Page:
The aim of this study is to evaluate how anxiety influences the burden of disease of cluster headache.
Participants completed a modified version of the EUROLIGHT questionnaire. Anxiety was measured with the anxiety subscale of the Hospital Anxiety and Depression scale. An elevated level of anxiety was assumed when eight or more points were scored.
The data of 1089 participants were taken for analysis. The score of the anxiety subscale of the Hospital Anxiety and Depression Scale (HADS-A) correlated weakly with the number of attacks in the last 30 days (r = 0.17). A score of eight and above in the HADS-A was associated with hurting oneself during an attack (odds ratio (OR) = 2.63), worrying about future attacks (OR = 2.95) and reporting of both failed relationships (OR = 2.81) and career problems (OR = 2.65). The odds of feeling understood by family and friends as well as colleagues and employers were lower in anxious persons (OR = 0.35 and 0.40, respectively).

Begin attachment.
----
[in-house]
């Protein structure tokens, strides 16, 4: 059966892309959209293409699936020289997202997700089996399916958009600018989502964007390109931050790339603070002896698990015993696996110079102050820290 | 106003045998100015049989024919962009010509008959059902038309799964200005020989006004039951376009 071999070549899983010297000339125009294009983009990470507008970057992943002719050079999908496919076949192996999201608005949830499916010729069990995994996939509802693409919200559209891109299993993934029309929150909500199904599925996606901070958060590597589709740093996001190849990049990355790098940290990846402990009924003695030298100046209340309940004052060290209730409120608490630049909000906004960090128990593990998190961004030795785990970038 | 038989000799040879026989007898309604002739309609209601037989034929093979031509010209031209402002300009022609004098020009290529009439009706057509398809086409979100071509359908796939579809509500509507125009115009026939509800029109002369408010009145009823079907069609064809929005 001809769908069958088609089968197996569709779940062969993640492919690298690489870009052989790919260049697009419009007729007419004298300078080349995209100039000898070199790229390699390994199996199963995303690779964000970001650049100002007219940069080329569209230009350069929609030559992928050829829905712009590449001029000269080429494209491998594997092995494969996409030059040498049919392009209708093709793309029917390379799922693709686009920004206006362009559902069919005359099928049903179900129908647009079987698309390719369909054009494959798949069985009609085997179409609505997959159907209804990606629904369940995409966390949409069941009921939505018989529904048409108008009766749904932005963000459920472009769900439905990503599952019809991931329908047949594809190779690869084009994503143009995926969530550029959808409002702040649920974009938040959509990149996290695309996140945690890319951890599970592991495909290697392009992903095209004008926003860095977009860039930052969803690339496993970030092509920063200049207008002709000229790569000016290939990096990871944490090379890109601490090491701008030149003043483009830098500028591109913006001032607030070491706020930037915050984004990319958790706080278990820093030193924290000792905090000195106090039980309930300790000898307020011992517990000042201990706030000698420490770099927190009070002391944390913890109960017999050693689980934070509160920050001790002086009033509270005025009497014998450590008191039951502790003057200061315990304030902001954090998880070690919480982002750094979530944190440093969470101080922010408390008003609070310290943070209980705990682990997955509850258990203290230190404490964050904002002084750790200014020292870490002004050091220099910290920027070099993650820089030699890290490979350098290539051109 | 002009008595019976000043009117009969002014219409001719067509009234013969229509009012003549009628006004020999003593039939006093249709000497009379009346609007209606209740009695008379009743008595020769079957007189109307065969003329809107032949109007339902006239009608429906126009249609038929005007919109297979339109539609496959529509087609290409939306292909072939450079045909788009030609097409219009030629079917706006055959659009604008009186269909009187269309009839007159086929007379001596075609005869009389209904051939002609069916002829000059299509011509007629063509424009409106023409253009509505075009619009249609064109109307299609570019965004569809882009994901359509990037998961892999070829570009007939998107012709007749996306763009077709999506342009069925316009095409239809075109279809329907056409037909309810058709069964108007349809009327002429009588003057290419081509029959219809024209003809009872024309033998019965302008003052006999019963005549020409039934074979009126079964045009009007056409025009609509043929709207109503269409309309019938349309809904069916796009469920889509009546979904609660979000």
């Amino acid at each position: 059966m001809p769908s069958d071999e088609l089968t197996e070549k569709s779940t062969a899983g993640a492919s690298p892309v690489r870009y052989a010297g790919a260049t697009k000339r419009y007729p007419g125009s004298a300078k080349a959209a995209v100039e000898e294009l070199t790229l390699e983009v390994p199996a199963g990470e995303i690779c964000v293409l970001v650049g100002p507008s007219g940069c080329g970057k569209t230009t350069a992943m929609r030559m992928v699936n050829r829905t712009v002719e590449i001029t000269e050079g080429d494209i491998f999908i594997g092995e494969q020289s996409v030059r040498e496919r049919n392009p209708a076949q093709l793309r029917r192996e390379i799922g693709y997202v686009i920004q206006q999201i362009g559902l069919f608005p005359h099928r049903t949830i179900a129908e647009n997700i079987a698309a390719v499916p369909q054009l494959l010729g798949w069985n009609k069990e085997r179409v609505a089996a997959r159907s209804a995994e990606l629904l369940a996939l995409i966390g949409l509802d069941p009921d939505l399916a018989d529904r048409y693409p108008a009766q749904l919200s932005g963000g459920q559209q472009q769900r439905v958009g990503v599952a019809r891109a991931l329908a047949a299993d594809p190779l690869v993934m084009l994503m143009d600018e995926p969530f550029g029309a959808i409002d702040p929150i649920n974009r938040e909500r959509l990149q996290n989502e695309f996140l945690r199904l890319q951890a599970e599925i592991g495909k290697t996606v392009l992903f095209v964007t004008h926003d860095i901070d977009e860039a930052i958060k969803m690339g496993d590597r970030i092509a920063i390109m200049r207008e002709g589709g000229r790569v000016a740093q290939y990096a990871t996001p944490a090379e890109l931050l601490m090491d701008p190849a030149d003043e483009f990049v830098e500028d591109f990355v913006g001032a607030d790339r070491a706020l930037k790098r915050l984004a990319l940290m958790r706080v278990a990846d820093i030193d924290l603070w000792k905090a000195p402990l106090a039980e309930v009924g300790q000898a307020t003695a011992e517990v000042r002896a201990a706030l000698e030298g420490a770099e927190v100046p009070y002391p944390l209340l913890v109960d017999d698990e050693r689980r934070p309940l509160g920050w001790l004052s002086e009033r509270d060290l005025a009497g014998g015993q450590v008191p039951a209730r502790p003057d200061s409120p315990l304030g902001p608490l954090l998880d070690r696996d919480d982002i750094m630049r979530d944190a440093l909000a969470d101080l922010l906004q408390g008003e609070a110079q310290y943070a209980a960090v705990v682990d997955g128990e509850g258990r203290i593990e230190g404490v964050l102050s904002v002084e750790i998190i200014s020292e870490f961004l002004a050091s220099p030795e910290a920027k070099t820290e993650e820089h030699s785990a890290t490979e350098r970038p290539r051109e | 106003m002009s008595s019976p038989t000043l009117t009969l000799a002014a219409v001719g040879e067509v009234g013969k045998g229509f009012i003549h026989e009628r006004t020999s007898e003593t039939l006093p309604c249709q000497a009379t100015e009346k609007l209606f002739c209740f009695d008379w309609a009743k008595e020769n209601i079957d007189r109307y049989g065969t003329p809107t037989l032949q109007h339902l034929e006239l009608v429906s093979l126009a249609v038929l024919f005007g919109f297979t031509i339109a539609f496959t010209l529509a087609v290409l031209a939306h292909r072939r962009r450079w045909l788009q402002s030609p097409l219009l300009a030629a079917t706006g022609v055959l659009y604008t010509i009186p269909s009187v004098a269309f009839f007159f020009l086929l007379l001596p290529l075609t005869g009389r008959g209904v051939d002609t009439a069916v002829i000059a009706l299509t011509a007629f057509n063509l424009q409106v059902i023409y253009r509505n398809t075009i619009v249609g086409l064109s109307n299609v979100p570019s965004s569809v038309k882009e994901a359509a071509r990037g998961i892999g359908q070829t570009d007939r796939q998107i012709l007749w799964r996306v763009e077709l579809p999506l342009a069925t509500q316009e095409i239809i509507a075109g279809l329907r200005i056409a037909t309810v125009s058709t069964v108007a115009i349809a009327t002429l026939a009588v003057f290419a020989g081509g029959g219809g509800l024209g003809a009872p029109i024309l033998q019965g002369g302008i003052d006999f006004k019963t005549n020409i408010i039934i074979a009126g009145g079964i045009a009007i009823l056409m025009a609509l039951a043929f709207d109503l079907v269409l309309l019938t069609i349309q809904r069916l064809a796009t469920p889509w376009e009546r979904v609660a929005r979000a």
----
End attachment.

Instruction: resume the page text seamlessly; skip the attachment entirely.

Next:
Anxiety complicates dealing with cluster headache and strongly aggravates its burden. Instead of finding help in others, anxious persons feel misunderstood and withdraw; relationships fail and difficulties at work arise.
Keywords Cluster headache, anxiety, worry, co-morbidity